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I am writing a Python utility that needs to parse a large, regularly-updated CSV file I don't control. The utility must run on a server with only Python 2.4 available. The CSV file does not quote field values at all, but the Python 2.4 version of the csv library does not seem to give me any way to turn off quoting, it just allows me to set the quote character (dialect.quotechar = '"' or whatever). If I try setting the quote character to None or the empty string, I get an error.

I can sort of work around this by setting dialect.quotechar to some "rare" character, but this is brittle, as there is no ASCII character I can absolutely guarantee will not show up in field values (except the delimiter, but if I set dialect.quotechar = dialect.delimiter, things go predictably haywire).

In Python 2.5 and later, if I set dialect.quoting to csv.QUOTE_NONE, the CSV reader respects that and does not interpret any character as a quote character. Is there any way to duplicate this behavior in Python 2.4?

UPDATE: Thanks Triptych and Mark Roddy for helping to narrow the problem down. Here's a simplest-case demonstration:

>>> import csv
>>> import StringIO
>>> data = """
... 1,2,3,4,"5
... 1,2,3,4,5
... """
>>> reader = csv.reader(StringIO.StringIO(data))
>>> for i in reader: print i
... 
[]
Traceback (most recent call last):
  File "<stdin>", line 1, in ?
_csv.Error: newline inside string

The problem only occurs when there's a single double-quote character in the final column of a row. Unfortunately, this situation exists in my dataset. I've accepted Tanj's solution: manually assign a nonprinting character ("\x07" or BEL) as the quotechar. This is hacky, but it works, and I haven't yet seen another solution that does. Here's a demo of the solution in action:

>>> import csv
>>> import StringIO
>>> class MyDialect(csv.Dialect):
...     quotechar = '\x07'
...     delimiter = ','
...     lineterminator = '\n'
...     doublequote = False
...     skipinitialspace = False
...     quoting = csv.QUOTE_NONE
...     escapechar = '\\'
... 
>>> dialect = MyDialect()
>>> data = """
... 1,2,3,4,"5
... 1,2,3,4,5
... """
>>> reader = csv.reader(StringIO.StringIO(data), dialect=dialect)
>>> for i in reader: print i
... 
[]
['1', '2', '3', '4', '"5']
['1', '2', '3', '4', '5']

In Python 2.5+ setting quoting to csv.QUOTE_NONE would be sufficient, and the value of quotechar would then be irrelevant. (I'm actually getting my initial dialect via a csv.Sniffer and then overriding the quotechar value, not by subclassing csv.Dialect, but I don't want that to be a distraction from the real issue; the above two sessions demonstrate that Sniffer isn't the problem.)

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3 Answers

up vote 9 down vote accepted

I don't know if python would like/allow it but could you use a non-printable ascii code such as BEL or BS (backspace) These I would think to be extremely rare.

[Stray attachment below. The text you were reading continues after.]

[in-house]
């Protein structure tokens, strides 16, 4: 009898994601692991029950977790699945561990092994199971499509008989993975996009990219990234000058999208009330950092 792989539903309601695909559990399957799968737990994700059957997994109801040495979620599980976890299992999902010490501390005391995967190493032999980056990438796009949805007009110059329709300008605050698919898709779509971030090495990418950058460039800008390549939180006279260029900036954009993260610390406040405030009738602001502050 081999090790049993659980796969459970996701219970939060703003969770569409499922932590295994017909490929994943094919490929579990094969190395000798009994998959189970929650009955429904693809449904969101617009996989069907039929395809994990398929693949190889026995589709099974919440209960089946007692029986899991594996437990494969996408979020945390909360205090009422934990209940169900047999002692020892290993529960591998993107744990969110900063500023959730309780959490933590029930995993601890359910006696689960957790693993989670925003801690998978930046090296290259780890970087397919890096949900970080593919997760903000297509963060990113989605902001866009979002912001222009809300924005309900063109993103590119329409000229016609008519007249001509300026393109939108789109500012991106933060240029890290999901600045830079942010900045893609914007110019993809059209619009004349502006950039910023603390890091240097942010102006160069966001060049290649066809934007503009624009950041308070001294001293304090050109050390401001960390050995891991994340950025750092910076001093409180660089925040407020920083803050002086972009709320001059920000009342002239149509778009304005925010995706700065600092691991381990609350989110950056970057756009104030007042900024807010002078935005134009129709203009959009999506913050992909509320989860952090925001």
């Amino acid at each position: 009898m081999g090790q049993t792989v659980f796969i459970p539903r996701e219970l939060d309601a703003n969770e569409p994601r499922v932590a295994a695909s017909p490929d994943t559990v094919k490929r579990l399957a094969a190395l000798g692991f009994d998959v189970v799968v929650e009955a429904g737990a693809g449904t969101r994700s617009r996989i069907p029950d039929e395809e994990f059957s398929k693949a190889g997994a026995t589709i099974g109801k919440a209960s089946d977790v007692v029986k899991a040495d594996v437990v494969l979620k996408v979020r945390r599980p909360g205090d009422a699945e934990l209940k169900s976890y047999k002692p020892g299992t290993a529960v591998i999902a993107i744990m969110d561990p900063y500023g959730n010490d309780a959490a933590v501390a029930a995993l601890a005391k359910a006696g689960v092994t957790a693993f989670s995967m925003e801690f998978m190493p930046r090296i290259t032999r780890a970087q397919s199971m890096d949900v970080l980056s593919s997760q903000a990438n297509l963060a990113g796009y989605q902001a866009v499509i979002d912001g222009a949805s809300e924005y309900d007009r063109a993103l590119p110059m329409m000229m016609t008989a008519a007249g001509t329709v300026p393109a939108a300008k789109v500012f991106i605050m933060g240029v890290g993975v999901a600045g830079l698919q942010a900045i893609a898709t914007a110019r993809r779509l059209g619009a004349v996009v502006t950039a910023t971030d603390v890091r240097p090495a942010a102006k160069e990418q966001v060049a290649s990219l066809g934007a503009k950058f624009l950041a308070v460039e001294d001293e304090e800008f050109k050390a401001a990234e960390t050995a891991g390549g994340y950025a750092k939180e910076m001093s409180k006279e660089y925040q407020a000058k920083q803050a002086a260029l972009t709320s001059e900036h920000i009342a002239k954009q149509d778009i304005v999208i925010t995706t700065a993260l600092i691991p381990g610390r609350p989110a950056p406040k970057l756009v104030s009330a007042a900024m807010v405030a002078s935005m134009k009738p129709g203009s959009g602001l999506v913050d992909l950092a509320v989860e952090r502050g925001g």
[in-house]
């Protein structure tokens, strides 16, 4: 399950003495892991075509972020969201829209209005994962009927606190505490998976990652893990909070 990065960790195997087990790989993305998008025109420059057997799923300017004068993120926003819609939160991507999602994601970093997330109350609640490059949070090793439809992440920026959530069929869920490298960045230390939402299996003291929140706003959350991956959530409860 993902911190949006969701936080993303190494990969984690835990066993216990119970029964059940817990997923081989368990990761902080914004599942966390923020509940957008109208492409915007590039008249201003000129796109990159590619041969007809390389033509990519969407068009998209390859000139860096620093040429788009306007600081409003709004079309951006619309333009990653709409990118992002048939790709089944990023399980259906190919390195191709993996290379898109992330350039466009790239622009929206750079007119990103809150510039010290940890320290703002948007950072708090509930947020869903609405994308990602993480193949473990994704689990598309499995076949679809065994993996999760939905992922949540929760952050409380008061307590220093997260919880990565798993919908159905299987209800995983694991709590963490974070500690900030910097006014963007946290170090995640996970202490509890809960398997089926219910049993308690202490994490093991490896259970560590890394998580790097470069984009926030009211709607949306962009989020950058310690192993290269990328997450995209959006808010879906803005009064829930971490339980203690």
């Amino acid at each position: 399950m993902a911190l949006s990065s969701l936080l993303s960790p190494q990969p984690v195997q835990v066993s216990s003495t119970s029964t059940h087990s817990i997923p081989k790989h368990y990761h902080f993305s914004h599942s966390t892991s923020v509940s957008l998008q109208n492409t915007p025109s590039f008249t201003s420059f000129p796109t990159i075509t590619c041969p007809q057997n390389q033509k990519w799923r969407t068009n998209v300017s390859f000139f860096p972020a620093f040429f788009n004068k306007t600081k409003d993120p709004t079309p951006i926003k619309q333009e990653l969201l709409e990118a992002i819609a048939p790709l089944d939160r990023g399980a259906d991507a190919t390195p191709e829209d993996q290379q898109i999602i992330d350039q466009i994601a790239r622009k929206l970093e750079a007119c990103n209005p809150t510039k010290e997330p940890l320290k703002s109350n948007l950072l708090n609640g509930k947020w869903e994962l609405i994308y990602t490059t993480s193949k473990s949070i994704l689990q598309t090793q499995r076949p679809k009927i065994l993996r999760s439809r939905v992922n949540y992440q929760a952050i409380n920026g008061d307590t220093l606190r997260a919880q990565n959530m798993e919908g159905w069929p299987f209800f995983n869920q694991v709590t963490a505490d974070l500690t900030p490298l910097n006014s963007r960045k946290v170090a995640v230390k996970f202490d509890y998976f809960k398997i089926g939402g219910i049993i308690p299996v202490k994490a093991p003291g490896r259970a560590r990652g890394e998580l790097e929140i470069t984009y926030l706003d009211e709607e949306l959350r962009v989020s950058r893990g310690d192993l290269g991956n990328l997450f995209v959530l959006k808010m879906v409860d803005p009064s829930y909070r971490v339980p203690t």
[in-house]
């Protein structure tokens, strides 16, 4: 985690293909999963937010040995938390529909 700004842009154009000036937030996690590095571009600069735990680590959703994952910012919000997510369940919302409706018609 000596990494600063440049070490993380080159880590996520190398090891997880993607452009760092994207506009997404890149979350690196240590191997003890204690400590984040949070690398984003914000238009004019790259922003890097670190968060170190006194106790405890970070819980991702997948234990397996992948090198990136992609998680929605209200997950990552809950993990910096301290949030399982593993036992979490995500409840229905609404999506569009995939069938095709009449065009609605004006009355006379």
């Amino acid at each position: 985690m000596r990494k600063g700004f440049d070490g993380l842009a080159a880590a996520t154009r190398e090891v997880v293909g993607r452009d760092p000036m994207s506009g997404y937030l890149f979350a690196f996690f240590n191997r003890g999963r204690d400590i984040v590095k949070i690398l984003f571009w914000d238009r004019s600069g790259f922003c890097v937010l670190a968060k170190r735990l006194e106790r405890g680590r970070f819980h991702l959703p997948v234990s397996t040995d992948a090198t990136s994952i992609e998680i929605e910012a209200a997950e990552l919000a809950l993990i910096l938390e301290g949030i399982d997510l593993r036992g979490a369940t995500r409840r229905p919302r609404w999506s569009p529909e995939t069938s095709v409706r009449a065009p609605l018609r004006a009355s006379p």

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Wow, good idea. Setting csv.quotechar = '\x07' (BEL) seems to do the trick. Can't imagine how they'd get that into their CSV data. –  Carl Meyer Jan 30 '09 at 1:10
1  
Haha -- nice hack. :-) –  cdleary Jan 30 '09 at 1:30
    
Nice, hacktastic. –  Kiv Jan 30 '09 at 1:41
    
so, you could also set the quotechar to '' (empty string). at least, this works on python 2.7 ... not sure about previous verisons so it may not have been applicable. –  underrun 2 days ago
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I tried a few examples using Python 2.4.3, and it seemed to be smart enough to detect that the fields were unquoted.

I know you've already accepted a (slightly hacky) answer, but have you tried just leaving the reader.dialect.quotechar value alone? What happens if you do?

Any chance we could get example input?

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I'm still interested in a less hacky approach, if there is one. I can get some sample input uploaded soon. The dialect I'm using is generated by a csv.Sniffer object (I need to be as robust as possible against format changes). If I leave quotechar alone it seems to default to double-quote '"'. –  Carl Meyer Jan 30 '09 at 3:03
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+1 for Triptych

Confirmation that csv.reader automatically handles csv files with out quotes:

>>> import StringIO
>>> import csv
>>> data="""
... 1,2,3,4,5
... 1,2,3,4,5
... 1,2,3,4,5
... """
>>> reader=csv.reader(StringIO.StringIO(data))
>>> for i in reader:
...     print i
... 
[]
['1', '2', '3', '4', '5']
['1', '2', '3', '4', '5']
['1', '2', '3', '4', '5']
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This isn't really a relevant test, as no matter what quotechar is set to, quoting is optional; it can handle unquoted fields just fine. The problem is when the quotechar appears in the data; and apparently, only when it appears in the final column. Thanks for pushing me to narrow it down. –  Carl Meyer Jan 31 '09 at 15:21
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